2. United States Colored Troops: A Short History(Submitted on June 10, 2009, by Brian Scott of Anderson, South Carolina.)
3. Manson Sherrill Jolly. Articles about Manson Sherrill Jolly. (Submitted on June 10, 2009, by Brian Scott of Anderson, South Carolina.)
4. First South Carolina Cavalry: A Unit History. The First South Carolina Regiment of Cavalry as formed in 1861 and ordered up to Northern Virginia in the fall of 1862. (Submitted on June 10, 2009, by Brian Scott of Anderson, South Carolina.)
5. First South Carolina Cavalry: Company F Roster. Complete roster of Company F. (Submitted on June 10, 2009, by Brian Scott of Anderson, South Carolina.)
1. Manse Jolly
The exploits of Manse Jolly, the Confederate who never surrendered, have become legendary in the Anderson area. Jolly was the most wanted man in western South Carolina, the United States Army not only having a price on his head, but often sending out detachments from the Federal garrison in Anderson
Of the seven sons of Mr. and Mrs. Joseph Moorhead Jolly of the Lebanon community, three died in battle and one of battle wounds. Manse joined Company F, 1st Regiment, South Carolina Cavalry, on December 4, 1861, at Pickens. Last official record of his military career on file with Confederate records in Washington states he answered roll call in December 1864. When he arrived home from the battlefront after Lee's surrender, he found Anderson occupied by a Yankee garrison with troops encamped off East Boundary Street (later Fant Street, in the area which became Nardin's Field and now the site of McCants Junior High School), and officers quartered in the dormitory on University Hill. On his oath to kill five Yankees for every brother lost on the battlefield he more than made good. He and his unsurrendered Confederate companions lost no time in playing a hide-and-seek game with the commander who sent out squads when he found one of his men killed. They often encountered Jolly and lost one or two of their number. When Jolly's Spencer carbine or Colt's six shooter spoke, it meant business. Eventually more soldiers were sent to Anderson to hunt for the desperado but they never got him. When an old well in the Hopewell community was cleaned out in the early 1900s, it yielded a number of skeletons and a like number of brass belt buckles bearing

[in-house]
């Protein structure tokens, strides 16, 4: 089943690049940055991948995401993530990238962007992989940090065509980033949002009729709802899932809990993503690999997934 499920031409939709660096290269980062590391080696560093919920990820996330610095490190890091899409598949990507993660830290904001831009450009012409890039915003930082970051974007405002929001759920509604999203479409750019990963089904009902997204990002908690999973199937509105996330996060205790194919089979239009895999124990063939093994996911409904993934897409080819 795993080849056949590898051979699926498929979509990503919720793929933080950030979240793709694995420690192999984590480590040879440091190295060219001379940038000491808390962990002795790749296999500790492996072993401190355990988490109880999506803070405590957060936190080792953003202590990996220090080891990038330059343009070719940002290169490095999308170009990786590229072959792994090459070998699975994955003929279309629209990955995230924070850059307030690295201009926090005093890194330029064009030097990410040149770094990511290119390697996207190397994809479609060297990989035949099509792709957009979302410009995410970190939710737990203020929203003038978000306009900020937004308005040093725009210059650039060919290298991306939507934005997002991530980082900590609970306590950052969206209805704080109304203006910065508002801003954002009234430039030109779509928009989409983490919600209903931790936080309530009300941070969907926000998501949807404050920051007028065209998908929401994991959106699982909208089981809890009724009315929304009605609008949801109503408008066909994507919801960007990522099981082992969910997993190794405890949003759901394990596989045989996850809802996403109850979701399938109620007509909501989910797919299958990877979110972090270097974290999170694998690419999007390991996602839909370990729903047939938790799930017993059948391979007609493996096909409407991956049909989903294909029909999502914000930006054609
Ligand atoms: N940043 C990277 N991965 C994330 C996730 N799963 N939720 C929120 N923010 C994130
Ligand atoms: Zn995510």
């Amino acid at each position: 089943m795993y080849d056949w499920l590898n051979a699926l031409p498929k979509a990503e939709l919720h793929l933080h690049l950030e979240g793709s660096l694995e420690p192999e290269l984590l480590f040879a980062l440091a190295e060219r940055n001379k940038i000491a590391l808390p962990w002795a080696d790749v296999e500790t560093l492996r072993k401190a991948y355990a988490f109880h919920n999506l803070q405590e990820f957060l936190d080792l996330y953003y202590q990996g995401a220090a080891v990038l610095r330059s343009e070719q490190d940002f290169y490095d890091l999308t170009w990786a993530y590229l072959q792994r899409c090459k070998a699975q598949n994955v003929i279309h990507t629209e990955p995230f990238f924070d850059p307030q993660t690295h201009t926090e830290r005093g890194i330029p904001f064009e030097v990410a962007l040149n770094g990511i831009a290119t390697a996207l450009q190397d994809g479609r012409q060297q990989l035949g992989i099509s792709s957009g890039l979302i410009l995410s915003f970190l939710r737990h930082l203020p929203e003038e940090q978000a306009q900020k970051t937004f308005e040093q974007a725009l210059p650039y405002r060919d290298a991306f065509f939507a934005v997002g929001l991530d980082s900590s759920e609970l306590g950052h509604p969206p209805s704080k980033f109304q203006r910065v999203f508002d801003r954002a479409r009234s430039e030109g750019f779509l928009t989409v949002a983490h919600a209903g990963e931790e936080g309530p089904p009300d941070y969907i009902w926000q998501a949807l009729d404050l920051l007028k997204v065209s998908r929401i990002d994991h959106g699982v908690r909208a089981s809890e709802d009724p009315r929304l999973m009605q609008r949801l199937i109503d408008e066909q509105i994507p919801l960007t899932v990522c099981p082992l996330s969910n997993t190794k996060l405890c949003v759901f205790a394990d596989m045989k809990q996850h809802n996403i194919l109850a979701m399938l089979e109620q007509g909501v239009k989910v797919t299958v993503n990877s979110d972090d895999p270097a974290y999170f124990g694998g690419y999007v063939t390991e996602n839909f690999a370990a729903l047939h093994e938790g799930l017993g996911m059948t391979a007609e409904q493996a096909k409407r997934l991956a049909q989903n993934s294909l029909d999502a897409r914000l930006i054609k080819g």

When Jolly, having 23 notches on his gun handle, decided to leave for Texas, he did it in characteristic fashion, riding boldly into Anderson in broad daylight on Jan. 29, 1865, then dashed through the Yankee camp blazing away with six shooter in each hand. Taken by surprise and thinking he was in the vanguard of a band of raiders, the troops panicked.
On the way to Texas, it is said that Jolly killed a dozen more Yankees. But his career ended shortly thereafter; his grave is in the Little River cemetery near Cameron, Texas, the headstone bearing the Masonic emblem. The headstone states that Manse Jolly drowned in Walker's Creek, in Milam County, at the age of 29. His faithful horse, Dixie, drowned with him. (Source: Anderson County Sketches editied by Elizabeth Belser Fuller (1969).)
— Submitted January 30, 2012, by Brian Scott of Anderson, South Carolina.
Credits. This page was last revised on December 11, 2019. It was originally submitted on June 10, 2009, by Brian Scott of Anderson, South Carolina. This page has been viewed 3,052 times since then and 48 times this year. Photos: 1, 2, 3, 4, 5. submitted on June 10, 2009, by Brian Scott of Anderson, South Carolina. 6, 7, 8, 9. submitted on January 30, 2012, by Brian Scott of Anderson, South Carolina.